Ante-Nicene Fathers/Volume IV/Tertullian: Part Fourth/On Modesty/Elucidations

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Ante-Nicene Fathers Vol. IV, Tertullian: Part Fourth, On Modesty
by Tertullian, translated by Sydney Thelwall
155849Ante-Nicene Fathers Vol. IV, Tertullian: Part Fourth, On Modesty — ElucidationsSydney ThelwallTertullian




(The Shepherd of Hermas, p. 85.)

Here, and in chap. xx. below, Tertullian’s rabid utterances against the Shepherd may be balanced by what he had said, less unreasonably, in his better mood.[1]  Now he refers to the Shepherd’s (ii. 1)[2] view of pardon, even to adulterers.  But surely it might be objected even more plausibly against “the Shepherd,” whom he prefers, in common with all Christians, as see John viii. 1–11, which I take to be canonical Scripture.  A curious question is suggested by what he says of the figure of the Good Shepherd portrayed on the chalice:  Is this irony, as if the figure so familiar from illustrations of the catacombs must be meant for the Shepherd of Hermas?  Regarding all pictures as idolatrous, he may intend to intimate that adultery (=idolatry) was thus symbolized.


(Clasping the knees of all, p. 86.)

Here is a portrait of the early penitential discipline sufficiently terrible, and it conforms to the apostolic pictures of the same.  “Tell it unto the Church,” says our Lord (Matt. xviii. 17).  In 1 Cor. v. 4 the apostle (“present in spirit”) gives judgment, but the whole Church is “gathered together.”  In James v. 16 the “confession to one another” seems to refer to this public discipline, as also the prayer for healing enjoined on one another.  St. Chrysostom, however, reflecting the discipline of his day, in which great changes were made, says, on Matt. xviii. 17, unless it be a gloss, “Dic Ecclesiæ id est Præsidibus =προεδρευούσιν.”  (Tom. vii. p. 536, ed. Migne.)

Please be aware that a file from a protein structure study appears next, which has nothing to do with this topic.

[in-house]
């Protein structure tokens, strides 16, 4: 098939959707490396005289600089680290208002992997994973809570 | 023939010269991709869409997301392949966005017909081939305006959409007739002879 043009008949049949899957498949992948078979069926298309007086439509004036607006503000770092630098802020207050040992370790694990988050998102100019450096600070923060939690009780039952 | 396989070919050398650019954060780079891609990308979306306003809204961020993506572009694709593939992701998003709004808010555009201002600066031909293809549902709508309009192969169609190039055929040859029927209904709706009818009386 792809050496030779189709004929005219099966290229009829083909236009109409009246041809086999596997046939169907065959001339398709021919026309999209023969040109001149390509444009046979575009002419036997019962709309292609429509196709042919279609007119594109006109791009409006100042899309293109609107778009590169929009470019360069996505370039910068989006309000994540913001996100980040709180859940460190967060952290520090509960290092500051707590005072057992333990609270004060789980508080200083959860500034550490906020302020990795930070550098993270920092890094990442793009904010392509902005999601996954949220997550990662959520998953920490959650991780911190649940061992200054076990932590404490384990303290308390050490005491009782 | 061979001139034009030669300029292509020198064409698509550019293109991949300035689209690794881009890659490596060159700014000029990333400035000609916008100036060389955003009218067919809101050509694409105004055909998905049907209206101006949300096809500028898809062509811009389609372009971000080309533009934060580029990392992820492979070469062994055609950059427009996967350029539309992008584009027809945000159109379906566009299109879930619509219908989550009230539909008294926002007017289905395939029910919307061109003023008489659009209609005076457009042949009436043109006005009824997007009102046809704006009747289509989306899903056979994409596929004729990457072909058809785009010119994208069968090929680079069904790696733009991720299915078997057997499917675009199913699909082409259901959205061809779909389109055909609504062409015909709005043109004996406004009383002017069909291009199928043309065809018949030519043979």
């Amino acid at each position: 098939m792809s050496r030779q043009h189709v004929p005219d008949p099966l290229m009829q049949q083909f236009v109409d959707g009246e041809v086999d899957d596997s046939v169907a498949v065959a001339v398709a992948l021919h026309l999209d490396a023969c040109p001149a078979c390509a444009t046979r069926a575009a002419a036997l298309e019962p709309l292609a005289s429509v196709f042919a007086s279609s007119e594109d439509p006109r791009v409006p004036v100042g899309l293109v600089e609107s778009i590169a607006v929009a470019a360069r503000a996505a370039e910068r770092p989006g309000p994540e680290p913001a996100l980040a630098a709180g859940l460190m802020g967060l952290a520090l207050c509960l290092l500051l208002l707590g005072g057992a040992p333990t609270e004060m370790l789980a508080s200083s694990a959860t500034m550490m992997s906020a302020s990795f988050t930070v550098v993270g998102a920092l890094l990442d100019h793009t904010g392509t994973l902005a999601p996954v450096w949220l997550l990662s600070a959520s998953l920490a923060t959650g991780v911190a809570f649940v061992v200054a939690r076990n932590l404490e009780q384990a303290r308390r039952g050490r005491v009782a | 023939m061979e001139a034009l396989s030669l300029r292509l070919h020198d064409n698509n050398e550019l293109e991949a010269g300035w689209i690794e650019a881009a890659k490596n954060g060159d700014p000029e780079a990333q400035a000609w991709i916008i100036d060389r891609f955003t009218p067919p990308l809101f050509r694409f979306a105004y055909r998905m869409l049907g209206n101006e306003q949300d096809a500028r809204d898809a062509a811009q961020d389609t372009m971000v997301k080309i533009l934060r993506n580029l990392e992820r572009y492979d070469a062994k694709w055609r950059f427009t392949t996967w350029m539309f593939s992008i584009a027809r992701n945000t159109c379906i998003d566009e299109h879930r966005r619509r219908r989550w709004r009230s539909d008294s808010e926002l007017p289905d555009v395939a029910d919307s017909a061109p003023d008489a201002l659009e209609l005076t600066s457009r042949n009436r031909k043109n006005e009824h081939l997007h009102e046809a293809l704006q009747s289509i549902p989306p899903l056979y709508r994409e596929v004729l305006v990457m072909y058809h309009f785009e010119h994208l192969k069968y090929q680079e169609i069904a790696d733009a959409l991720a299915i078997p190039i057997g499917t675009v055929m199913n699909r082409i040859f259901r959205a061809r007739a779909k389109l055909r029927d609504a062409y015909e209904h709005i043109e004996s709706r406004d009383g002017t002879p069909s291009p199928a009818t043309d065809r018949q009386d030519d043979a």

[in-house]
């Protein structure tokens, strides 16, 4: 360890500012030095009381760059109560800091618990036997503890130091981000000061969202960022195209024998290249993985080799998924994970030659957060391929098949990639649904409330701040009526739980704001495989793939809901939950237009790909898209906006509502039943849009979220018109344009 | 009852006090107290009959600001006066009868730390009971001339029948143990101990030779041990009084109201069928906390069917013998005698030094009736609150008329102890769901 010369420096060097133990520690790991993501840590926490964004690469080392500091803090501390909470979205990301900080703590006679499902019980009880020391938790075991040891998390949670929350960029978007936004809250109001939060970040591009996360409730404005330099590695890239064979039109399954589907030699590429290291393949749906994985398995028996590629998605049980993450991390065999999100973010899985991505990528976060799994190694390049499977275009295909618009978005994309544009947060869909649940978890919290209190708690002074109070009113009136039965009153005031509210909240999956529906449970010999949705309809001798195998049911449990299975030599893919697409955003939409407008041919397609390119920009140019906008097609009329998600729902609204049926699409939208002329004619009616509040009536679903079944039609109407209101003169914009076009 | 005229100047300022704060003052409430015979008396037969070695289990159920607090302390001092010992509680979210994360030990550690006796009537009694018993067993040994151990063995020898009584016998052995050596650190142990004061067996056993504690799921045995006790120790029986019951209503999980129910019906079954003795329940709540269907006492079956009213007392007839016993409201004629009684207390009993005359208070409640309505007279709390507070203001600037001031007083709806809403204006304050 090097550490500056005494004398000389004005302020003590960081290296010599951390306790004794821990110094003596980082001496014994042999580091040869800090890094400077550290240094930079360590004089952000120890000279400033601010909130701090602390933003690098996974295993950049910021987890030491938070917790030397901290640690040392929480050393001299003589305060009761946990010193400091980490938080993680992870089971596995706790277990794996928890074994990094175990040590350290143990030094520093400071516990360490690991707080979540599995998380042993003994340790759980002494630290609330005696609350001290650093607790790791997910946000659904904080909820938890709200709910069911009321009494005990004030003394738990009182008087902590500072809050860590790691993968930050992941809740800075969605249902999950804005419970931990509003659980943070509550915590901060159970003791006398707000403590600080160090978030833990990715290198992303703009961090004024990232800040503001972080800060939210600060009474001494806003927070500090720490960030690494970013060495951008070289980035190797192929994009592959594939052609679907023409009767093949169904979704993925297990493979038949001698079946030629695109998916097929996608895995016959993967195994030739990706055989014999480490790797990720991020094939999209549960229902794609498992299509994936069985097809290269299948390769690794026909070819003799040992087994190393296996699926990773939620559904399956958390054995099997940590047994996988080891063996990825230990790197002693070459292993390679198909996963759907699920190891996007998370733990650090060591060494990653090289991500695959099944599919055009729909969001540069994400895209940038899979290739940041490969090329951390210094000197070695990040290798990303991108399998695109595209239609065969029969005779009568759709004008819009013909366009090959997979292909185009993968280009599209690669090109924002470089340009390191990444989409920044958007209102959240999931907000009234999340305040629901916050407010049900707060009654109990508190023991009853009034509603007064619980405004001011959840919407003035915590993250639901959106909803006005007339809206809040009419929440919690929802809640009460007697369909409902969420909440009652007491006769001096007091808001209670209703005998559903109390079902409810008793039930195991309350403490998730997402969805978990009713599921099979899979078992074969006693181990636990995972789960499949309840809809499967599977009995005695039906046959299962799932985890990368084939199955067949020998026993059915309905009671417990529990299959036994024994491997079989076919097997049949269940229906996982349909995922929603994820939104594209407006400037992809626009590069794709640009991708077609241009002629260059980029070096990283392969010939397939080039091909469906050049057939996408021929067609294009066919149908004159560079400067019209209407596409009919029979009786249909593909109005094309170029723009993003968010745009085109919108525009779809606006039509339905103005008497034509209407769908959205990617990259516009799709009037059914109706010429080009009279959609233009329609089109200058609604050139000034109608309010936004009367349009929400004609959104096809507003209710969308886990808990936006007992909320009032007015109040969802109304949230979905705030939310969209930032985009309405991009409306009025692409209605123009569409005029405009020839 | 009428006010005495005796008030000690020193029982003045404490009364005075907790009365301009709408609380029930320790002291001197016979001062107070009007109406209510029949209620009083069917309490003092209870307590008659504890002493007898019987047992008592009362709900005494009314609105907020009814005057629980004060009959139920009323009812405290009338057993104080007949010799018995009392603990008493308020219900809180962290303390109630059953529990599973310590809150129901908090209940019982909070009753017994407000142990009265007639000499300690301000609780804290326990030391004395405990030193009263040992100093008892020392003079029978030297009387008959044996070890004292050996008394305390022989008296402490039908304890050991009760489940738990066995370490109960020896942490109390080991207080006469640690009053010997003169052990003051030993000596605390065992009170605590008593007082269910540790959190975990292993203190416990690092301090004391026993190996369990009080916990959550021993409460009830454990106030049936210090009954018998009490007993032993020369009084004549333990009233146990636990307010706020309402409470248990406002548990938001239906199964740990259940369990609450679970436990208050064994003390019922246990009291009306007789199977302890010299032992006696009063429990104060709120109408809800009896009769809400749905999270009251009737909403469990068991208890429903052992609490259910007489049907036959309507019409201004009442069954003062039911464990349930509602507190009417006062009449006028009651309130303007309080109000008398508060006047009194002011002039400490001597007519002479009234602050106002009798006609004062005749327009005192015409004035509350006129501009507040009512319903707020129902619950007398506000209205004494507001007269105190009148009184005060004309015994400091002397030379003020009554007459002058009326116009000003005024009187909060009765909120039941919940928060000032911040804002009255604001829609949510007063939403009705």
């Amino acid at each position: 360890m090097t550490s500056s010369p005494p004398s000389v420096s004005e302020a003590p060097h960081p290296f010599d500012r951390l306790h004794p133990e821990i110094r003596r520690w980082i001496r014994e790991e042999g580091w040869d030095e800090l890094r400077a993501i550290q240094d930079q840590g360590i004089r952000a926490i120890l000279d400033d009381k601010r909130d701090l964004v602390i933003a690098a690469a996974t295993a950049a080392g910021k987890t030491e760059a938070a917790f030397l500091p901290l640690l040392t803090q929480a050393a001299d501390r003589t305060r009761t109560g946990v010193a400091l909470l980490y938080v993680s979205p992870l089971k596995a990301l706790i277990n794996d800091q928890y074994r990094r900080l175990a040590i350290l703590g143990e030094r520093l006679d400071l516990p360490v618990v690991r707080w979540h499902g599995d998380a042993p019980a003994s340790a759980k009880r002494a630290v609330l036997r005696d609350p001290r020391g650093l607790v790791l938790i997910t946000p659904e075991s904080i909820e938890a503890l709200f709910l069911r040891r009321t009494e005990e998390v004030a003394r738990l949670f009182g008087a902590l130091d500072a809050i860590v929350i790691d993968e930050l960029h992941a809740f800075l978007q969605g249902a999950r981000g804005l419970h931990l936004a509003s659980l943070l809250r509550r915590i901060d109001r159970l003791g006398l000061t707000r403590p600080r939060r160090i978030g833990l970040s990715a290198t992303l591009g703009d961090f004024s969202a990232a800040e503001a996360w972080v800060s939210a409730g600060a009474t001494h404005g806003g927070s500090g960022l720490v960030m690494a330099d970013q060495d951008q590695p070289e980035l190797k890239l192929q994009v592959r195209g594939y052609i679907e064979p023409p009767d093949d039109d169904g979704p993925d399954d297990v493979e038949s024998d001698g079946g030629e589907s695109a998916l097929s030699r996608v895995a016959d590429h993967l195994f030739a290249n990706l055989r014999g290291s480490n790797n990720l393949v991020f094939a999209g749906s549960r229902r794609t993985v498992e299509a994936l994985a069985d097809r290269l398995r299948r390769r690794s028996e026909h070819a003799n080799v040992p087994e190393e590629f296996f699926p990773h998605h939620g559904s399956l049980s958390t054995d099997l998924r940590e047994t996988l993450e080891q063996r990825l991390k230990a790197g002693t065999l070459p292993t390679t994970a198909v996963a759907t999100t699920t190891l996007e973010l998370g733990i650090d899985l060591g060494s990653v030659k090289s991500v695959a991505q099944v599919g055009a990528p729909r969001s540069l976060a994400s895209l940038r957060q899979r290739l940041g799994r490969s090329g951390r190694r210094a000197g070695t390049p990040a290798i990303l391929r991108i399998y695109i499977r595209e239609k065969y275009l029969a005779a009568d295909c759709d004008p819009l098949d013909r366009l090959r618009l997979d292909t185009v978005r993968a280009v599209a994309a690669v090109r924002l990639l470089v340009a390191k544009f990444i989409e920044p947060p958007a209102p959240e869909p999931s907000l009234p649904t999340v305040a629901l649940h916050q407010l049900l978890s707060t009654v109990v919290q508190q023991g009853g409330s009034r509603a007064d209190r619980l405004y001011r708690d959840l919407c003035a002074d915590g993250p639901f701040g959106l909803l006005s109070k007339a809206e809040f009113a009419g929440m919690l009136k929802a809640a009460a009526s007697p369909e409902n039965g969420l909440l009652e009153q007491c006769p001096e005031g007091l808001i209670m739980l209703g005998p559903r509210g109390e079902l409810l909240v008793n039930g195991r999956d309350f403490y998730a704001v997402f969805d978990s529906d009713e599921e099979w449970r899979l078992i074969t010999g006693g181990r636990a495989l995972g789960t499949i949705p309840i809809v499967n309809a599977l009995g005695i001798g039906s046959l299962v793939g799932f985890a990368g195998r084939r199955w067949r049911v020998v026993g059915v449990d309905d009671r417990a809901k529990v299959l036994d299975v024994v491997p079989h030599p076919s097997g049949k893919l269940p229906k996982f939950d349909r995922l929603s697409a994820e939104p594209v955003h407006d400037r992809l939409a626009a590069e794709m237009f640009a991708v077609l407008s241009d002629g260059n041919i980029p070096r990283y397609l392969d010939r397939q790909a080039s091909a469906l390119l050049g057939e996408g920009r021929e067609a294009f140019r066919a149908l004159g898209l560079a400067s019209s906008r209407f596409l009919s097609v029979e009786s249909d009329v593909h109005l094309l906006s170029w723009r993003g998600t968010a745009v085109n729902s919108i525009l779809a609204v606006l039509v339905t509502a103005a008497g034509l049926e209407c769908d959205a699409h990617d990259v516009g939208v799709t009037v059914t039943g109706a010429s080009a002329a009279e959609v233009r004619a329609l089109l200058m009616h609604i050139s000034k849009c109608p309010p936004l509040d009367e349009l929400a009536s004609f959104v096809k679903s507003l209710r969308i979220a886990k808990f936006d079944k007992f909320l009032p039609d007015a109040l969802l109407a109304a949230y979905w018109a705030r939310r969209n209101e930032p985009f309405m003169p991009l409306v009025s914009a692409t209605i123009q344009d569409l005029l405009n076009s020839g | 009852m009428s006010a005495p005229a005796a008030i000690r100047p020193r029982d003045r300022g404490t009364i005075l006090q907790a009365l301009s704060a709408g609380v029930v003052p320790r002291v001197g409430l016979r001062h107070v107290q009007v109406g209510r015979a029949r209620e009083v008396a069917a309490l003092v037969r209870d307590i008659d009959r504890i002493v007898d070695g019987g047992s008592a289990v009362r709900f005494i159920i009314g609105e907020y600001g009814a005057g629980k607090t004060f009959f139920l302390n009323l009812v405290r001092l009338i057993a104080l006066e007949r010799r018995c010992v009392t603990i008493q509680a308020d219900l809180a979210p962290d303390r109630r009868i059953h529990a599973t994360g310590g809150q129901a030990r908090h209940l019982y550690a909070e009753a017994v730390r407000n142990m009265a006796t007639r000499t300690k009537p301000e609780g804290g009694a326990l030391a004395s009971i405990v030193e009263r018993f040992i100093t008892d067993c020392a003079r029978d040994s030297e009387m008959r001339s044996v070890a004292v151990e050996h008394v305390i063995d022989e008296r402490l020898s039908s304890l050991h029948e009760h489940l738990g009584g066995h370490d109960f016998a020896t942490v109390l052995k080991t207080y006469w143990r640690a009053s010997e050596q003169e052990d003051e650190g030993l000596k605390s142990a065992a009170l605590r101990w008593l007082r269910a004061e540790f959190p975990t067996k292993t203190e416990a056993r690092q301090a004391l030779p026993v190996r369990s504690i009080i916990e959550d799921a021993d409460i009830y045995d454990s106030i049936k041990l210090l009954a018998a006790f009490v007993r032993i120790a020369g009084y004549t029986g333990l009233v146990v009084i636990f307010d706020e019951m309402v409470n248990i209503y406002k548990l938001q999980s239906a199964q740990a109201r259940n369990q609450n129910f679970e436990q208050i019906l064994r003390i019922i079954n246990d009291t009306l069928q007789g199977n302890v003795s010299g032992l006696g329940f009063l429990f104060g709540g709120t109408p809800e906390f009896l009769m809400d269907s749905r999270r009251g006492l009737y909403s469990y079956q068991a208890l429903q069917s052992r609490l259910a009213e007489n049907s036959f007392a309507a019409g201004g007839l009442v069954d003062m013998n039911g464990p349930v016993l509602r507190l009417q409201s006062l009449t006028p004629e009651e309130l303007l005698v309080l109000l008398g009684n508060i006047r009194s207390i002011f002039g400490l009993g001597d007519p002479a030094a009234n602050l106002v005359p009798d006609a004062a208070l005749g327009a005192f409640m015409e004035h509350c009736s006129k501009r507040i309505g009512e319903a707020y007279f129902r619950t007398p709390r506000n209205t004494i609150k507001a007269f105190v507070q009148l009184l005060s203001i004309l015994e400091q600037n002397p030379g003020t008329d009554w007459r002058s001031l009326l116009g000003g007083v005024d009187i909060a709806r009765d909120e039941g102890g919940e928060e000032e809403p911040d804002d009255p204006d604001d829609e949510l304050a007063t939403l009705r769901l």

(Remedial discipline, p. 87.)

Powerfully as Tertullian states his view of this apostolic “delivering unto Satan” as for final perdition, it is not to be gainsaid that (1 Cor. v. 5) the object was salvation and hope, “that the spirit may be saved in the day of the Lord Jesus.”  Thus, the power of Satan to inflict bodily suffering (Job ii. 6), when divinely permitted, is recognised under the Gospel (Luke xiii. 16; 2 Cor. xii. 7).  The remedial mercy of trials and sufferings may be inferred when providentially occurring.


(Personally upon Peter, p. 99.)

See what has been said before.  But note our author (now writing against the Church, and as a Montanist) has no idea that the personal prerogative of St. Peter had descended to any bishop.  More when we come to Cyprian, and see vol. iii. p. 630, this series.


  1. On Prayer, vol. iii. cap. xvi. p. 686, supra, where he speaks respectfully.
  2. Vol. ii. p. 22 (also p. 43), this series.